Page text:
Today my husband and kids head back to Johannesburg. We've had very nearly two weeks together. Letting go is going to be very difficult. But I suppose I must just start looking forward to the next visit - sometime in May.
I also heard yesterday that I need to do a funeral today. It makes the timing a bit awkward and I know I'm going to want to be alone . . .
It really helps that there are times when I feel needed in the circuit, though. I hope that God can use me to help the parents of this child who has passed away.

Google Analytics and Better Blogging

Phillip Gibb on Synaptic Light is recommending a course of 31 days to better blogging. I've signed up for this, so we'll see how it goes.
One of the things they recommend is Google Analytics which is a traffic analysing tool. I put it on my blog yesterday and it looks like it will be interesting to compare it to Sitemeter. I'm hoping that it will filter out my fake hits - people who search for images and their 'web-accelerator' loads my page, but they never access it.
Their map overlay confuses me. Today I've apparently had two new visitors from three different countries!? And yesterday South Africa was coloured in, but when I load yesterday's stats now, it only shows American hits. I guess I'll figure it out in time!

Tuesday, April 07, 2009


There's good pressure and bad pressure. I've got enough to do this week that it constitutes good pressure. Three sermons to prepare for the Easter weekend, with not much breathing space during the weekend. The African Easter celebrations are pretty much flat out from Thursday afternoon until Sunday lunchtime. In fact, they started Holy Week last week already. But a lot of it seems to keep going without the minister. They have different expectations of the minister to the English-speaking setting.
I've got a phase 1 assignment due on the 15th and also two exegeses to do before the 21st. The exegeses form the basis for our synod oral exam (which will happen on 5 May).
I'm also trying to keep my Masters bubbling along - but that happens strictly in my time off, so that's ok.

Monday, April 06, 2009


I get quite frustrated with the Phase 1 training programme at times. But I have to admit that I am learning things. Those things that you have to experience yourself - you just can't learn them from a book (or college!)

I'm working with a group of AIDS caregivers in the township. They asked me to help them incorporate Bible teaching into their support groups for 'orphans and vulnerable children'. I have done two sessions with them, teaching them to communicate two parables to the kids. To my surprise the teaching has impacted them personally and they are being challenged to pick up Christian lives that have fallen away. God is good - because I didn't think of what I am doing as 'evangelism'!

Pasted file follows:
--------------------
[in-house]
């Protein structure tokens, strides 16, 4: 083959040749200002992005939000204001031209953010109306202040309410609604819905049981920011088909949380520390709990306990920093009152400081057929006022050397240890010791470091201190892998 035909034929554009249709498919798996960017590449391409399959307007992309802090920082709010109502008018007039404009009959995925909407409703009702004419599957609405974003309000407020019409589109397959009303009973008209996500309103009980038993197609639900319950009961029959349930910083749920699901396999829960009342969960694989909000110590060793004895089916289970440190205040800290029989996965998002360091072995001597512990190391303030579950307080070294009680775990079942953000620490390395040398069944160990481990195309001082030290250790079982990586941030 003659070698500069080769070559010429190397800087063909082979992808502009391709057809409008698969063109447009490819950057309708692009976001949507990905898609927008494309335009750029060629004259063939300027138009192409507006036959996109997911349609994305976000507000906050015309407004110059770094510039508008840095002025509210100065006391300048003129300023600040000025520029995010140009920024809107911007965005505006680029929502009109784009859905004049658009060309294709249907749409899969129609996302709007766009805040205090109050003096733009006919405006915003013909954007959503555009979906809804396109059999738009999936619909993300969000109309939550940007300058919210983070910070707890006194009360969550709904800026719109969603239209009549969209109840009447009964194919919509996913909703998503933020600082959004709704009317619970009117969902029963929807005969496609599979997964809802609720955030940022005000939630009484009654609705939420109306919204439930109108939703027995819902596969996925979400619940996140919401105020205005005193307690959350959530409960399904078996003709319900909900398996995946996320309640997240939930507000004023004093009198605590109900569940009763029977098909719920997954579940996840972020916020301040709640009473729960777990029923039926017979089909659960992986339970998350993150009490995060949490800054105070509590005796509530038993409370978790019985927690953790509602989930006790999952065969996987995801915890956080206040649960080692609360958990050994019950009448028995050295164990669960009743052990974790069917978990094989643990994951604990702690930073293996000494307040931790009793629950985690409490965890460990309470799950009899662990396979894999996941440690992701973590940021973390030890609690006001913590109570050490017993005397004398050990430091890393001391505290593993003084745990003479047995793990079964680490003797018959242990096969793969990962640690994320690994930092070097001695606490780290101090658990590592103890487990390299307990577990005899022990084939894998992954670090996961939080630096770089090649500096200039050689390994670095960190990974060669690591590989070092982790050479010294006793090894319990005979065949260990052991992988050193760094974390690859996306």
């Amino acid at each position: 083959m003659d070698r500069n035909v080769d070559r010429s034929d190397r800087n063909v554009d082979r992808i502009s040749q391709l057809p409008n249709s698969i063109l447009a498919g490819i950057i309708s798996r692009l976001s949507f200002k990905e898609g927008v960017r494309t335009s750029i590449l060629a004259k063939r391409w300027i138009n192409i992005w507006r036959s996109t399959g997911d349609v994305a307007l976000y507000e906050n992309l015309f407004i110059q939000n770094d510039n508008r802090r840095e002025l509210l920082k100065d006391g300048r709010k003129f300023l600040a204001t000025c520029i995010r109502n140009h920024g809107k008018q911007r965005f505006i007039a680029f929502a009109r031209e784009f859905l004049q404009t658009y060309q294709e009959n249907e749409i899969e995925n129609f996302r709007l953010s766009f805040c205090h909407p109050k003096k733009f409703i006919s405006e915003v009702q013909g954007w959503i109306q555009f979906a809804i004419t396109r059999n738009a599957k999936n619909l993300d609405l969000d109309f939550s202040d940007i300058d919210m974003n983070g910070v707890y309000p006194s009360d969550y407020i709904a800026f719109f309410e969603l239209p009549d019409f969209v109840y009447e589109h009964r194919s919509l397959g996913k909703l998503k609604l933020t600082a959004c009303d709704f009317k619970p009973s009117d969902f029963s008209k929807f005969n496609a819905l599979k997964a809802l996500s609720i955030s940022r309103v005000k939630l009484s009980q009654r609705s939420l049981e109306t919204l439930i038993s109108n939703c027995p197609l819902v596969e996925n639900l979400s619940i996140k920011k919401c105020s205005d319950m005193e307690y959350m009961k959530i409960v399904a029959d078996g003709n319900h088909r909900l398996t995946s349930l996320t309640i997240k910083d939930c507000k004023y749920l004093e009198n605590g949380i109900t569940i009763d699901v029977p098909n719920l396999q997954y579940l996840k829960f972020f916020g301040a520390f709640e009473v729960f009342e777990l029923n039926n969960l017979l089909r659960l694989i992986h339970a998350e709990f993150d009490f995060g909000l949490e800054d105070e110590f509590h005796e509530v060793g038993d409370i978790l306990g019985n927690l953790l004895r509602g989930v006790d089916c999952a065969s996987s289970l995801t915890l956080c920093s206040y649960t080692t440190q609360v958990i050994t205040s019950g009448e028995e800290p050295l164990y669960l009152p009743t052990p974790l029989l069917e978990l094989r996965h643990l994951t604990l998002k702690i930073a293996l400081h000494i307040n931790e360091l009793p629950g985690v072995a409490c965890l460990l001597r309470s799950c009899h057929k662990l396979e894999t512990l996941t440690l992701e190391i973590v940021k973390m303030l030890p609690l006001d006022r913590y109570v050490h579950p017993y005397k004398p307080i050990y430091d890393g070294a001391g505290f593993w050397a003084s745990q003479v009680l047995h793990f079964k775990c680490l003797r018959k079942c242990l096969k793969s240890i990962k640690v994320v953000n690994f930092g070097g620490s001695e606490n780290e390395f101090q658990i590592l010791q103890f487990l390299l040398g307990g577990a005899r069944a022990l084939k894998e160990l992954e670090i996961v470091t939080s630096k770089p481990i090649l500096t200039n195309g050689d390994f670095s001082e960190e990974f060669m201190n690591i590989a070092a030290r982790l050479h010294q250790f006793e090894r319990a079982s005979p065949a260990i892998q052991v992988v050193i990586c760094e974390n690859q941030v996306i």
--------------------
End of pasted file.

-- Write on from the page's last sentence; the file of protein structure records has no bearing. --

This last week I have had three meetings cancelled and have been surrounded by general disorganisation. I don't like this, but it helps to learn to just let things go. But I will never choose to work in this sort of environment.

We had our circuit quarterly meeting on Saturday afternoon (three hours!) I was so angry with some of the stuff that happened there. But I came to realise that people are simply uneducated about church process and are ignorant - although their behaviour comes across as destructive. If the people are to have a significant voice in church proceedings they must be taught how the systems work. Or the leader must keep quite a tight reign on the discussions. Although I was angry, I now have a whole bunch more insights into leading that sort of meeting.

I have also managed to spend so much time with my husband and kids! I anticipated a bit of stress because I would be working while they were on holiday, but things have turned out very well. We've been surfing, canoeing and exploring on the beach - while I have kept up my study, circuit and personal commitments. God is enormously kind to me.

Friday, April 03, 2009

Let Down and Hope

I had a rough day in circuit yesterday. No one around. Nothing to do. Apparently it's the Women's Manyano Convention. Fortunately I'm not expected to be there (I don't think I am . . .) But I didn't anticipate it and my supervising minister is there and I have no clue what is happening over Easter and Holy Week. He answered my voicemail with an sms - so at least I knew where he was. I don't know what is happening this weekend. Is there a funeral? Do I need to preach at Grootdraai, wherever that is? Would they even notice if I decided to start my own church in PE? (That's sort of a joke - I'm not going to!!!)